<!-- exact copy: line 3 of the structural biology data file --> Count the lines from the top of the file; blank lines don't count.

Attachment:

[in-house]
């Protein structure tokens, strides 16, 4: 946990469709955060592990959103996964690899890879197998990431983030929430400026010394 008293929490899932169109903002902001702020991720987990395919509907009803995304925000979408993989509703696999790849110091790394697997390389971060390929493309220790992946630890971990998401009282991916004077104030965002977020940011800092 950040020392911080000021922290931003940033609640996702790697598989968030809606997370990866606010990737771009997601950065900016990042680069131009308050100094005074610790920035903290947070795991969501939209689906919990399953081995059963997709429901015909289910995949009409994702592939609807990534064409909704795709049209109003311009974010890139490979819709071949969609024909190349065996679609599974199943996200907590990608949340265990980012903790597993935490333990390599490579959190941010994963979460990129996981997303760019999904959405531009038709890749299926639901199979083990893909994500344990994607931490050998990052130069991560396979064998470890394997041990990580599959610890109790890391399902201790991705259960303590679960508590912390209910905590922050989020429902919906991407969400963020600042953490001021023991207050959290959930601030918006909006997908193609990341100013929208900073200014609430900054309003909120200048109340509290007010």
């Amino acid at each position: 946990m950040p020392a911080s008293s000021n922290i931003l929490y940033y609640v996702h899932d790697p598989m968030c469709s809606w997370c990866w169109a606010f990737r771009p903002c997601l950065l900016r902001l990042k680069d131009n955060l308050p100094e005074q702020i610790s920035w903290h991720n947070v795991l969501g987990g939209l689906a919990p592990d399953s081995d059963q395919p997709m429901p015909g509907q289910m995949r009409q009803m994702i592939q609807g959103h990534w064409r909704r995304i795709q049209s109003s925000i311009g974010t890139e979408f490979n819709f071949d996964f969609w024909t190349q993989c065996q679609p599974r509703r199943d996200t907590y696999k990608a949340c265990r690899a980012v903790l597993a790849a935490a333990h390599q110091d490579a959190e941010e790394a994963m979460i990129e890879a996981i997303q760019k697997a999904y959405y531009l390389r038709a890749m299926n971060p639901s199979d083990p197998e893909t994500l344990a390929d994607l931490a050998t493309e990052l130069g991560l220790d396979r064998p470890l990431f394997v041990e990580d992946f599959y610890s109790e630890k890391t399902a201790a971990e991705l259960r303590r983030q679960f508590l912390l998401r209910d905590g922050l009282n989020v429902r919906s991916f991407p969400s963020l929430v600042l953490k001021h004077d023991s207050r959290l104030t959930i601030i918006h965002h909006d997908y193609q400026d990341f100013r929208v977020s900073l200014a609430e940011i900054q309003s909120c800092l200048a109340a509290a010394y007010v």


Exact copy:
């Amino acid at each position: 946990m950040p020392a911080s008293s000021n922290i931003l929490y940033y609640v996702h899932d790697p598989m968030c469709s809606w997370c990866w169109a606010f990737r771009p903002c997601l950065l900016r902001l990042k680069d131009n955060l308050p100094e005074q702020i610790s920035w903290h991720n947070v795991l969501g987990g939209l689906a919990p592990d399953s081995d059963q395919p997709m429901p015909g509907q289910m995949r009409q009803m994702i592939q609807g959103h990534w064409r909704r995304i795709q049209s109003s925000i311009g974010t890139e979408f490979n819709f071949d996964f969609w024909t190349q993989c065996q679609p599974r509703r199943d996200t907590y696999k990608a949340c265990r690899a980012v903790l597993a790849a935490a333990h390599q110091d490579a959190e941010e790394a994963m979460i990129e890879a996981i997303q760019k697997a999904y959405y531009l390389r038709a890749m299926n971060p639901s199979d083990p197998e893909t994500l344990a390929d994607l931490a050998t493309e990052l130069g991560l220790d396979r064998p470890l990431f394997v041990e990580d992946f599959y610890s109790e630890k890391t399902a201790a971990e991705l259960r303590r983030q679960f508590l912390l998401r209910d905590g922050l009282n989020v429902r919906s991916f991407p969400s963020l929430v600042l953490k001021h004077d023991s207050r959290l104030t959930i601030i918006h965002h909006d997908y193609q400026d990341f100013r929208v977020s900073l200014a609430e940011i900054q309003s909120c800092l200048a109340a509290a010394y007010v």